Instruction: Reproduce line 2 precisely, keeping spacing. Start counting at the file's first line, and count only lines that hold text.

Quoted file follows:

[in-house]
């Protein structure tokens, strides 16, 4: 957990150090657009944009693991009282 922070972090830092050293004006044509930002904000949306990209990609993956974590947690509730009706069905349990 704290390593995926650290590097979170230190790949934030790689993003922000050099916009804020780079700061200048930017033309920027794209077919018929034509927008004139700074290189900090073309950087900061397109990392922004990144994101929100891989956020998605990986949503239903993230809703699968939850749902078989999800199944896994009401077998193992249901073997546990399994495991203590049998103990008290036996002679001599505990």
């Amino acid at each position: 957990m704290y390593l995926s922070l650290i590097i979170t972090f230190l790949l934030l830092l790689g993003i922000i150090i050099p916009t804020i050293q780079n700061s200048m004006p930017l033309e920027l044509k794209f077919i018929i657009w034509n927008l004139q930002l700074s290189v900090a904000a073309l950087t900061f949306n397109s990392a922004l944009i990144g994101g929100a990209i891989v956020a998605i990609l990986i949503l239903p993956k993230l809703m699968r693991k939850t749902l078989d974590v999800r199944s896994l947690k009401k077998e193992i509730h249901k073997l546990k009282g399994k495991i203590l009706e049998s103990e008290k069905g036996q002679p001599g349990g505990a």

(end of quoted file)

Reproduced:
């Protein structure tokens, strides 16, 4: 957990150090657009944009693991009282 922070972090830092050293004006044509930002904000949306990209990609993956974590947690509730009706069905349990 704290390593995926650290590097979170230190790949934030790689993003922000050099916009804020780079700061200048930017033309920027794209077919018929034509927008004139700074290189900090073309950087900061397109990392922004990144994101929100891989956020998605990986949503239903993230809703699968939850749902078989999800199944896994009401077998193992249901073997546990399994495991203590049998103990008290036996002679001599505990």